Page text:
The pace was fast and furious in the Mansfield Senior High culinary arts kitchen Thursday as lunchtime diners and carryout orders began pouring into the Cub Room. “I need two more grilled chicken sandwiches, one with no onions,” Chef Linda Golden called out. “And put on three more Reubens, one with fries to go. Make sure there’s a side salad with ranch dressing for this pasta bolognese.”

Golden, the culinary arts instructor, sat at the end of a kitchen counter, a seemingly endless stream of order tickets spread out in front of her. From her vantage point she could yell – yes, sometimes it was necessary to yell – orders to the grill cooks and salad makers, at the same time communicating with servers moving in and out of the swinging dining room doors. “We’re going to run out of chili today. I have a feeling,” she muttered to herself.

If the intense activity might lead one to believe the Cub Room is a real restaurant it’s because it is a real restaurant. “We’re licensed by the Ohio Department of Health and subject to inspections just like any other restaurant,” Golden explained. “In addition to teaching cooking methods and basic baking, our students are instructed in health safety, proper food handling and knife skills.”
There are 15 seniors and 19 juniors in the two-year culinary arts program, one of Senior High’s career tech offerings. The Cub Room – open to staff and the public from 11:05 a.m. to 12:35 p.m. on Tuesdays and Thursdays – offers students an opportunity to display their culinary and serving skills. How busy are they? On one day last week, Golden said, nearly 60 orders grossed $525, all of which went back into food and equipment for the culinary arts program.

Thursday’s menu featured black bean chili and homemade cream of broccoli soup at $1.50 per cup or $2.25 per bowl. A three-egg fiesta omelet served with a side salad and homemade bread was $4.75. Sandwich offerings were a grilled New York Reuben or a grilled BBQ chicken breast with cheddar cheese and carmelized onion, each at $5.50 and accompanied by a choice of one side, a cup of soup or french fries. Each week’s pasta entrée features a large portion, side salad and homemade bread for only $6. On Thursday it was pasta bolognese, homemade pasta sauce with beef, vegetables, tomatoes, parmesan cheese and fresh basil.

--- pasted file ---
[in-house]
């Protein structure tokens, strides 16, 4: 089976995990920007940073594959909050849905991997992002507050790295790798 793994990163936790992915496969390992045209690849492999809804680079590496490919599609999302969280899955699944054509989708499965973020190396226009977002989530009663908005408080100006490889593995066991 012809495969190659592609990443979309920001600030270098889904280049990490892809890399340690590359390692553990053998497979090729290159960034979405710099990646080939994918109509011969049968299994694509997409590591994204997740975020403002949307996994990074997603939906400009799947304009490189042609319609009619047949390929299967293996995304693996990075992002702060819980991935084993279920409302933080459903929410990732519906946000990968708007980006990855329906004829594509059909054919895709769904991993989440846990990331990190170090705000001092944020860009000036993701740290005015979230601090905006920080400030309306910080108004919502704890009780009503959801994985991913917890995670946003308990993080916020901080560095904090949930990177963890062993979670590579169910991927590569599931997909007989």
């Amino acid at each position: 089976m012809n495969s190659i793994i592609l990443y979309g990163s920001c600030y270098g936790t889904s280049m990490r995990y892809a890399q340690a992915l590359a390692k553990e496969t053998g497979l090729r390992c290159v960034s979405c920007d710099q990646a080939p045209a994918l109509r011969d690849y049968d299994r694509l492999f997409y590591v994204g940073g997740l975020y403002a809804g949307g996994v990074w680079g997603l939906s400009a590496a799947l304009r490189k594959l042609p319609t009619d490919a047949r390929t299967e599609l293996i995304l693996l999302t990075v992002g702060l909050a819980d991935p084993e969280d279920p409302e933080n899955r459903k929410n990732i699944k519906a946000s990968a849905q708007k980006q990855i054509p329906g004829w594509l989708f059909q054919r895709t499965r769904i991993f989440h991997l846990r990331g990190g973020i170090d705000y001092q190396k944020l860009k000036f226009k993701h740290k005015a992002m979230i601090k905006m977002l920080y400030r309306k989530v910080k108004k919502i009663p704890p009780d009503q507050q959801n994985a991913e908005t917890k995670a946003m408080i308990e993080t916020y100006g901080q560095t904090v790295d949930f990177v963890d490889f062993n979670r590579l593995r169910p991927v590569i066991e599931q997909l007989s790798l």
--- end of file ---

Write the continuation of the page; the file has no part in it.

Much of the preparation work is done the day before. Between 7:30 and 10 a.m. on Cub Room days students complete all that is necessary to open the doors and answer the phone by 11:05 a.m. “We change the menu every two weeks or so and we try to make it seasonal,” Golden said, referring to the homemade pumpkin cheesecake with fresh whipped cream and caramel. Guests could opt for chocolate pecan pie with whipped cream. Both were $2.50.

“Hey! There’s too much noise down there!” Golden said, chiding the grill cooks to focus on the orders she was calling out. “These kids work hard and they have developed a range of skills. I enjoy teaching and working with them.”

Senior Taylor Ferguson was serving guests in the dining room. “I have worked in another restaurant and this feels just like the real thing,” she said. “I have learned cooking skills and how to work with others during my two years in this program.” Does she plan a culinary career? “Actually, she said, “I want to join the Air Force and enroll in pilot school.”
Board of education member Sheryl Weber, a former Senior High teacher, brought her 18-year-old grandson with her for lunch on Thursday. “The food is great, the prices are right and the service always is wonderful,” she said. “When I was teaching I would eat here whenever it was open.”

Chef Ed Golden, a culinary instruction paraprofessional who assists his wife, joined in preparing omelets at the height of demand. “This absolutely is a taste of the real world for our students,” he said. “Generally, we have guests who have about 30 minutes to order, be served and enjoy their meals. We have been lucky to always have kids who respond well to the challenge. And then there’s the cleanup…”

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